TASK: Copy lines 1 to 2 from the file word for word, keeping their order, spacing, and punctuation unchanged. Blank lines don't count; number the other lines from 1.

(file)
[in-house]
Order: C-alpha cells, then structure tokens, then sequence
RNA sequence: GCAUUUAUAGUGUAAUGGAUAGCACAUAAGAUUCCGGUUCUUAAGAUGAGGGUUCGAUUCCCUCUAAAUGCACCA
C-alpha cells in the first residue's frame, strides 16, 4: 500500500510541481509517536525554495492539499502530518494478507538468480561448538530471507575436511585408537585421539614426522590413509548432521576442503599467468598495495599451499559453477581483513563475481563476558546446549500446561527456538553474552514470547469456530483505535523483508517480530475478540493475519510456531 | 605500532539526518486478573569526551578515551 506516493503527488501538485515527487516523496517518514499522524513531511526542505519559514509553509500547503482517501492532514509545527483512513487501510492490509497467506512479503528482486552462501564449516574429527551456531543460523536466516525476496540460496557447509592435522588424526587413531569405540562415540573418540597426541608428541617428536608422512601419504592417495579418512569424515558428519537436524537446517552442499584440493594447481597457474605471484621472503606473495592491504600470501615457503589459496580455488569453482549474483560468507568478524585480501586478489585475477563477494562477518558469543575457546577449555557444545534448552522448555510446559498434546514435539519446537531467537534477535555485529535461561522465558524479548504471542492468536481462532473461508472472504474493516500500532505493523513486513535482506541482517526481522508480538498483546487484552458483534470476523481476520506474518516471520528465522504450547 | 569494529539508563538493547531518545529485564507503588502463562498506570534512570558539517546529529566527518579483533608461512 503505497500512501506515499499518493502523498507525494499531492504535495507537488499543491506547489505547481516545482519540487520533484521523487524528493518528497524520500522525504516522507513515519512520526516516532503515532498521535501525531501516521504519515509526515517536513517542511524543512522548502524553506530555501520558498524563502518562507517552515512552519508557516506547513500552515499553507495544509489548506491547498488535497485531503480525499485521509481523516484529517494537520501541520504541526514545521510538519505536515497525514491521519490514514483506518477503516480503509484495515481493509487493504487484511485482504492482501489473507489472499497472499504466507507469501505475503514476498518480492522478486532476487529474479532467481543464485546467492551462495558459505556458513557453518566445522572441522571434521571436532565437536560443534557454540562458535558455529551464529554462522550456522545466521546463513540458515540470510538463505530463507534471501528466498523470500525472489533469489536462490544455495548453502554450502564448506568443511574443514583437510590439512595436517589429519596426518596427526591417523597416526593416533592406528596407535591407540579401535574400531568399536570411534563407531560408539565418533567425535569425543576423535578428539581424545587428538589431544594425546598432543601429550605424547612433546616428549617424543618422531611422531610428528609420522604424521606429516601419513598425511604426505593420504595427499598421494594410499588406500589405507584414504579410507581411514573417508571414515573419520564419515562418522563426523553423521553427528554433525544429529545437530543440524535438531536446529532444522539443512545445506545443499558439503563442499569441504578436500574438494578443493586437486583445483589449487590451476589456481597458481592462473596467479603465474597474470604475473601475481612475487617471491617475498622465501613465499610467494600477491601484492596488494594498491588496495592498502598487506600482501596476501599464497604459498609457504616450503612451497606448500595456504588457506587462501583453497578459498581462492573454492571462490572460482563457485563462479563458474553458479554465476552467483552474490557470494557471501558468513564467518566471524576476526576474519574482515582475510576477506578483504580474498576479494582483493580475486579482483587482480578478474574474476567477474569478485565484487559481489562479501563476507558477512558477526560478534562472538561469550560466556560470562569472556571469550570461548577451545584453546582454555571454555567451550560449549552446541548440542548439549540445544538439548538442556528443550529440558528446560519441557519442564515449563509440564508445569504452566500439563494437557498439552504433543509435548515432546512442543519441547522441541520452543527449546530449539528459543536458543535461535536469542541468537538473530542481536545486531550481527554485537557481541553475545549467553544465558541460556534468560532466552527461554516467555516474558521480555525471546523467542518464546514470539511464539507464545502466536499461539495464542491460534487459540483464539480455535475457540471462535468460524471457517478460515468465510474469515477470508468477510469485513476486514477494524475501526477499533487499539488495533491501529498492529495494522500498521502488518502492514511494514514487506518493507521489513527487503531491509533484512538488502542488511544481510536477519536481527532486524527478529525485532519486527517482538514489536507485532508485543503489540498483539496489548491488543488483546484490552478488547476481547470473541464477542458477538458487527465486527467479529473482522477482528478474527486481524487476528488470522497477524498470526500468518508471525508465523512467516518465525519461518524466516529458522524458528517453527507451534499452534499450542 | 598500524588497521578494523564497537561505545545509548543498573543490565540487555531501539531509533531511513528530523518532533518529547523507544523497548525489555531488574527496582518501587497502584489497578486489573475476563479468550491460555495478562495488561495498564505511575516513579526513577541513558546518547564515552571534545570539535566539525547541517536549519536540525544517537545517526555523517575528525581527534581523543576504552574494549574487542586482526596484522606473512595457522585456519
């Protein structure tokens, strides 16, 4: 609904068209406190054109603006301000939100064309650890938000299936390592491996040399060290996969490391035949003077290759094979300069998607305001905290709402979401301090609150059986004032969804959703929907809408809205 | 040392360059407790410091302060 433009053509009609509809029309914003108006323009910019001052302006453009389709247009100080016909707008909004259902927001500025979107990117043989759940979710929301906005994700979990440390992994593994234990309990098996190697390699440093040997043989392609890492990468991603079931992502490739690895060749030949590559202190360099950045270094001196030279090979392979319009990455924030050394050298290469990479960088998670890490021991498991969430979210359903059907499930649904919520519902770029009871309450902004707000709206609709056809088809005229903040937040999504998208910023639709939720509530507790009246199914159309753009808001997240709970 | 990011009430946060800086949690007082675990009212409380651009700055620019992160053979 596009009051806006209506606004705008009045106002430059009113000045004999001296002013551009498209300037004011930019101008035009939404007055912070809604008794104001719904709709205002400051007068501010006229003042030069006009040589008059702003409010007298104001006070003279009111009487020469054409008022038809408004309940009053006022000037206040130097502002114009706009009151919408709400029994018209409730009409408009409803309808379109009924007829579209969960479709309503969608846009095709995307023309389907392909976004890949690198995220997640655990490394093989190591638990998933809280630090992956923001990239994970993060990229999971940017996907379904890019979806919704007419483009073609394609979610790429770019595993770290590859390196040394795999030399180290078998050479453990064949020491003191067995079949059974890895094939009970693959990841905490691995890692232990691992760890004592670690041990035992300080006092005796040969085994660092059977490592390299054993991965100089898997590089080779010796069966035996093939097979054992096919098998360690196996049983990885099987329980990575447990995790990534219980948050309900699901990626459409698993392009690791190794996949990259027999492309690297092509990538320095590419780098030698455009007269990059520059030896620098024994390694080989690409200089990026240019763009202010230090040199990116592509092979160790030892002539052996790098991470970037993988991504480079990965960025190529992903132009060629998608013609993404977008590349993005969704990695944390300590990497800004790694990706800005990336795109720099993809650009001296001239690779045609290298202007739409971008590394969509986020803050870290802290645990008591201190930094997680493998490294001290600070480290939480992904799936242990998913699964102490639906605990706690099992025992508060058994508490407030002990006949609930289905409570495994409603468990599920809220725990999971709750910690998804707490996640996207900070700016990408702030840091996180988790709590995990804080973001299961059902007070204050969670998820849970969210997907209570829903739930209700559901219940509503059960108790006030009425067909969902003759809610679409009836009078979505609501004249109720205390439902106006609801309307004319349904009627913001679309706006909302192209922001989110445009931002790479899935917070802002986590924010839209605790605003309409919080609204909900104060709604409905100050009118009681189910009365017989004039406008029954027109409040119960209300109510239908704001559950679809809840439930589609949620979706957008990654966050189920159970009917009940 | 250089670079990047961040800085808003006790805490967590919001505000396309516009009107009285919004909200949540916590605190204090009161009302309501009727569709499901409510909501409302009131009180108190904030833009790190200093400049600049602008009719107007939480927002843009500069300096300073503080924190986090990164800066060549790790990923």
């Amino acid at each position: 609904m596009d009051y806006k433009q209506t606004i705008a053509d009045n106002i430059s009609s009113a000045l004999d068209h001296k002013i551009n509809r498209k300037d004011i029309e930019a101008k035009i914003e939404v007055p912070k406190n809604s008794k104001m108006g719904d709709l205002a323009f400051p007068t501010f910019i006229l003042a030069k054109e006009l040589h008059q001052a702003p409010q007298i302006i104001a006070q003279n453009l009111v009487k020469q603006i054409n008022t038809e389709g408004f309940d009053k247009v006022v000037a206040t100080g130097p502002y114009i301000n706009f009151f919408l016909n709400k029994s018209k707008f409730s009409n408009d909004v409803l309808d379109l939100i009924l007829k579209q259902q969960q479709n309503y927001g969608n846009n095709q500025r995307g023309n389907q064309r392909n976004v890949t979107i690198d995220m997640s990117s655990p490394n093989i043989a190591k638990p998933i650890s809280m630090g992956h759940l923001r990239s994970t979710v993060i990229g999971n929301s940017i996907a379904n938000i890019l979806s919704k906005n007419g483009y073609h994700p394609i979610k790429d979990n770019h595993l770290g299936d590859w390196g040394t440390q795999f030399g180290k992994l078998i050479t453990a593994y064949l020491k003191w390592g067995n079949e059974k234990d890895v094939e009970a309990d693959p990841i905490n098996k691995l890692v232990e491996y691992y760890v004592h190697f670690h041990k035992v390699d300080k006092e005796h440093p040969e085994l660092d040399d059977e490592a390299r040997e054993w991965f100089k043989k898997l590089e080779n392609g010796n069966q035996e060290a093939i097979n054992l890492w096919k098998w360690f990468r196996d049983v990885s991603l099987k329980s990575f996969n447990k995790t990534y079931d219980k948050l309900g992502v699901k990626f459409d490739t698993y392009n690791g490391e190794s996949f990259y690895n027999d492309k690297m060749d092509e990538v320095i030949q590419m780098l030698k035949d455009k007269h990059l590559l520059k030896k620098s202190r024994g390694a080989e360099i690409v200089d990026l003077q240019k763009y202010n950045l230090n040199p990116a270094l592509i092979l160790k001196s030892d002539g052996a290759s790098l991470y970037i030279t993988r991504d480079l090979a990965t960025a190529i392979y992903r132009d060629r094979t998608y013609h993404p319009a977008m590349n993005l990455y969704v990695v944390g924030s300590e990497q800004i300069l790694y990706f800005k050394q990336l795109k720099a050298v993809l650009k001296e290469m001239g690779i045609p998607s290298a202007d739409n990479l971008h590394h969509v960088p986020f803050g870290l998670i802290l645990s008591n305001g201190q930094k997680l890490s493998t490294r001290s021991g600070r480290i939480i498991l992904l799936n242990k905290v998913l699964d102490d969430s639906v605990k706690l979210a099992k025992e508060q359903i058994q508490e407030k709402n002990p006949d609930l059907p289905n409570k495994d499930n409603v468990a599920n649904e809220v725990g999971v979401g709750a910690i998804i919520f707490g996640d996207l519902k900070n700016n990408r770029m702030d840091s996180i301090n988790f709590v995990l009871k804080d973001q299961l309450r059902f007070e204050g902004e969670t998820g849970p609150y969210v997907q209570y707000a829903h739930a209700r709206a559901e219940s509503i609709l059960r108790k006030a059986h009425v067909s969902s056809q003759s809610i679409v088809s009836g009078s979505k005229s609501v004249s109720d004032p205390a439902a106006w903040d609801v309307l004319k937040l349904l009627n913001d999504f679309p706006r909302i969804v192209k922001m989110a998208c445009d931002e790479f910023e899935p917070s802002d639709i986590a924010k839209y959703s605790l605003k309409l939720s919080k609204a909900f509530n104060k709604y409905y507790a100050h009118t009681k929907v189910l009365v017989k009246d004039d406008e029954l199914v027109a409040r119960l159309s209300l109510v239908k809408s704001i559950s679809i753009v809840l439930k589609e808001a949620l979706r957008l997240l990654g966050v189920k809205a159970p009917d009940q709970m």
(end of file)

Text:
[in-house]
Order: C-alpha cells, then structure tokens, then sequence